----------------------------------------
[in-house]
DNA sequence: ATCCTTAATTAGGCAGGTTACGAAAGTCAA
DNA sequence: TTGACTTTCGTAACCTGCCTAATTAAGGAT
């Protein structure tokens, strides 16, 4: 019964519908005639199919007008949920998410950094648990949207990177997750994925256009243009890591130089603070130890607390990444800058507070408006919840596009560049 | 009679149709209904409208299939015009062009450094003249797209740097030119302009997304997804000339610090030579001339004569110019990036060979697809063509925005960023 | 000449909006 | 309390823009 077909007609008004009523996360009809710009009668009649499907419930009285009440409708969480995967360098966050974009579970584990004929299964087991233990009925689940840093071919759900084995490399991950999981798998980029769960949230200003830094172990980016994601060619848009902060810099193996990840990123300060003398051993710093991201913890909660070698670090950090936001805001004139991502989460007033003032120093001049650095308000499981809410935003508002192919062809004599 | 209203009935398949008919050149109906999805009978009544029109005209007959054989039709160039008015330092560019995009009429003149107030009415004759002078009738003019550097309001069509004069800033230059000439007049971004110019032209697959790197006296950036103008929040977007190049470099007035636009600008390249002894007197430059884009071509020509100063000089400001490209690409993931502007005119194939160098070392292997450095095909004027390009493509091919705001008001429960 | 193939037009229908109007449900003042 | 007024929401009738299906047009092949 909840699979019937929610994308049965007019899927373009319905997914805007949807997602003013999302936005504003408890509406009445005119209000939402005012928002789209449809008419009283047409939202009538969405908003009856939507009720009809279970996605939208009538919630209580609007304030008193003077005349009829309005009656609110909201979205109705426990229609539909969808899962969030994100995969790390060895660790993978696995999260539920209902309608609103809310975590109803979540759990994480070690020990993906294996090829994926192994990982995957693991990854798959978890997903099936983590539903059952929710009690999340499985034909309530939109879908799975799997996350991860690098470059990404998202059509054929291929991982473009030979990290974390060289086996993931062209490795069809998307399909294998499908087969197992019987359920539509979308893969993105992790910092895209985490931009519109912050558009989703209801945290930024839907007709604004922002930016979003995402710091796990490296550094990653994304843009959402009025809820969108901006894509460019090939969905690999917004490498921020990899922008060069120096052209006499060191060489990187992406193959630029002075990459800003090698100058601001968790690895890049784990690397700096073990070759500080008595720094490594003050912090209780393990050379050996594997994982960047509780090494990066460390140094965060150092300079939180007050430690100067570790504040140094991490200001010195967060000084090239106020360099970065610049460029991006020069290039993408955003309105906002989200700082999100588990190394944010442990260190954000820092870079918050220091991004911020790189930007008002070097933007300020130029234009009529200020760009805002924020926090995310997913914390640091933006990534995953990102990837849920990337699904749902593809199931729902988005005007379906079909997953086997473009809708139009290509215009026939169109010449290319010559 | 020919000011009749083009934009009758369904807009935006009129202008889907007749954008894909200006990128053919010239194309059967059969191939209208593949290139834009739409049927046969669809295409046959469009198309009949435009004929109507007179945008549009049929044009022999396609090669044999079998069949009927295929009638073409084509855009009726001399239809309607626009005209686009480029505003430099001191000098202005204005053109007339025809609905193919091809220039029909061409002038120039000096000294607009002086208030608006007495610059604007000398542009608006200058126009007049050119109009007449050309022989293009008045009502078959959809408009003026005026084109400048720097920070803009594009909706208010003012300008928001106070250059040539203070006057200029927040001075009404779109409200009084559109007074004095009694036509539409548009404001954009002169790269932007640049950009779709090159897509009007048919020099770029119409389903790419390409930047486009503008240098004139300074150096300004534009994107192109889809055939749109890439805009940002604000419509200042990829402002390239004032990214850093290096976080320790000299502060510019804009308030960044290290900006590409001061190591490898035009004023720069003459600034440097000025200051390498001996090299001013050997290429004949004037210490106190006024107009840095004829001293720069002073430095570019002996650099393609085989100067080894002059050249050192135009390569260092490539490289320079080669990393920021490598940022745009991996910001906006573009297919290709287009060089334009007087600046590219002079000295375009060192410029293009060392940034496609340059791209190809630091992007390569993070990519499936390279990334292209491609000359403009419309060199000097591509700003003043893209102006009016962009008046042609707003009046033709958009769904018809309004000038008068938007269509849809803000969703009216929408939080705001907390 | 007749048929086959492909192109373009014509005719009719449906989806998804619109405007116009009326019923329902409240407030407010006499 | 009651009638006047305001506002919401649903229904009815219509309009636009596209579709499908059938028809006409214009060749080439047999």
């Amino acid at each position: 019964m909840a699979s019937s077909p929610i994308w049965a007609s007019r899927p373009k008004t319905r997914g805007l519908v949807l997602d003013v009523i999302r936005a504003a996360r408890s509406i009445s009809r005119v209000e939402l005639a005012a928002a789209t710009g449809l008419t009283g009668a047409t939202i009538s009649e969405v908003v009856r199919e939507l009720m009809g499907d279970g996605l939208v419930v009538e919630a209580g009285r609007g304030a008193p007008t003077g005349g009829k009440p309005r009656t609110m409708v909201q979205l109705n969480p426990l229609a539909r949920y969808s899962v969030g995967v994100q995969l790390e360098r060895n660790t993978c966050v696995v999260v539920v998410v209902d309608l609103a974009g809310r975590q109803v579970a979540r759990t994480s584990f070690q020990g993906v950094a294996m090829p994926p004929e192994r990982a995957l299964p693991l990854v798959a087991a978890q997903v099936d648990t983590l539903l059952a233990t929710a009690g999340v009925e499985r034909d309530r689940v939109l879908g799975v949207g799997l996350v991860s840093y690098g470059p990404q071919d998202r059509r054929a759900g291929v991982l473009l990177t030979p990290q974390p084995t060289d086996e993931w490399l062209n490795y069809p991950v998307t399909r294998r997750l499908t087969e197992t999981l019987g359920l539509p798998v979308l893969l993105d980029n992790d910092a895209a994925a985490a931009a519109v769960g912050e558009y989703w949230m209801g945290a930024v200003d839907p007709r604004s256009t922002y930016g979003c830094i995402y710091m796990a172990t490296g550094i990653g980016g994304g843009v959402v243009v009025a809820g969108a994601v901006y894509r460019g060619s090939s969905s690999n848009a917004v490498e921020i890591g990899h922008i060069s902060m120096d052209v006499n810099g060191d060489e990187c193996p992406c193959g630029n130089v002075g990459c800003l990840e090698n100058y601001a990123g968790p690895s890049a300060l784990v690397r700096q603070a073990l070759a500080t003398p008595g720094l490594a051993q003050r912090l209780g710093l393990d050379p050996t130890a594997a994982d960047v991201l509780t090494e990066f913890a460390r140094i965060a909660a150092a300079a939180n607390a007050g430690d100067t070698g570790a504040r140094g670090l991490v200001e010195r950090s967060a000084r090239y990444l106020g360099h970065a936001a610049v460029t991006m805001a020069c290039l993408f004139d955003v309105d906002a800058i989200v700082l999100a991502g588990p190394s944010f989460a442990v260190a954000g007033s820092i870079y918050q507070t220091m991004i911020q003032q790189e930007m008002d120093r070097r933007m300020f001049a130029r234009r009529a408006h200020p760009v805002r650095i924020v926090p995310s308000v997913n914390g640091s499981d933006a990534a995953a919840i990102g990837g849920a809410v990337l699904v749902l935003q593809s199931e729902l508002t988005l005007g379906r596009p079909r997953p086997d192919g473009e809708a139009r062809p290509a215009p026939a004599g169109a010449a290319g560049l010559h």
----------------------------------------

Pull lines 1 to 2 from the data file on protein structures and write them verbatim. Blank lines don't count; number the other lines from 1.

[in-house]
DNA sequence: ATCCTTAATTAGGCAGGTTACGAAAGTCAA